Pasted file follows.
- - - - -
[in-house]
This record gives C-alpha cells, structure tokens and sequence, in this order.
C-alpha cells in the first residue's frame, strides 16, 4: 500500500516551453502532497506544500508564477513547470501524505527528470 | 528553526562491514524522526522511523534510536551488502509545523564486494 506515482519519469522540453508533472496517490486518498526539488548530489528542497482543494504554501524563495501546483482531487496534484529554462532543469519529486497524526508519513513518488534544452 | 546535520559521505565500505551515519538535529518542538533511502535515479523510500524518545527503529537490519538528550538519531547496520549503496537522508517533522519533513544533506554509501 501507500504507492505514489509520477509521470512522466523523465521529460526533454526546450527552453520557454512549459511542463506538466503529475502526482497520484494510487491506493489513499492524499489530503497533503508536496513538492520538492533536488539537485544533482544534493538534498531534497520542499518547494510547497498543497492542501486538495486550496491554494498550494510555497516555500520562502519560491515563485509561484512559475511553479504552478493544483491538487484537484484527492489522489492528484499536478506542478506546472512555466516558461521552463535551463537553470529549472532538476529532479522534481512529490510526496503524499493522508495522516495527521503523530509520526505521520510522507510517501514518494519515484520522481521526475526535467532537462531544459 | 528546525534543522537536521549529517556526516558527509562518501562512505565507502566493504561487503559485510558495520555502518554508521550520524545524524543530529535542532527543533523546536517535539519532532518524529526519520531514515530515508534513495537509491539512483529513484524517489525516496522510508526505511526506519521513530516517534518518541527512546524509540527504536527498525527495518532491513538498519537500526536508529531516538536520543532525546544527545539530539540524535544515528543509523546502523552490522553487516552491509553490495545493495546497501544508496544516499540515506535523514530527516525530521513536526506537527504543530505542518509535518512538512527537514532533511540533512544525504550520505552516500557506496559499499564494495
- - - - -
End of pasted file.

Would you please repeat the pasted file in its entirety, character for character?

[in-house]
This record gives C-alpha cells, structure tokens and sequence, in this order.
C-alpha cells in the first residue's frame, strides 16, 4: 500500500516551453502532497506544500508564477513547470501524505527528470 | 528553526562491514524522526522511523534510536551488502509545523564486494 506515482519519469522540453508533472496517490486518498526539488548530489528542497482543494504554501524563495501546483482531487496534484529554462532543469519529486497524526508519513513518488534544452 | 546535520559521505565500505551515519538535529518542538533511502535515479523510500524518545527503529537490519538528550538519531547496520549503496537522508517533522519533513544533506554509501 501507500504507492505514489509520477509521470512522466523523465521529460526533454526546450527552453520557454512549459511542463506538466503529475502526482497520484494510487491506493489513499492524499489530503497533503508536496513538492520538492533536488539537485544533482544534493538534498531534497520542499518547494510547497498543497492542501486538495486550496491554494498550494510555497516555500520562502519560491515563485509561484512559475511553479504552478493544483491538487484537484484527492489522489492528484499536478506542478506546472512555466516558461521552463535551463537553470529549472532538476529532479522534481512529490510526496503524499493522508495522516495527521503523530509520526505521520510522507510517501514518494519515484520522481521526475526535467532537462531544459 | 528546525534543522537536521549529517556526516558527509562518501562512505565507502566493504561487503559485510558495520555502518554508521550520524545524524543530529535542532527543533523546536517535539519532532518524529526519520531514515530515508534513495537509491539512483529513484524517489525516496522510508526505511526506519521513530516517534518518541527512546524509540527504536527498525527495518532491513538498519537500526536508529531516538536520543532525546544527545539530539540524535544515528543509523546502523552490522553487516552491509553490495545493495546497501544508496544516499540515506535523514530527516525530521513536526506537527504543530505542518509535518512538512527537514532533511540533512544525504550520505552516500557506496559499499564494495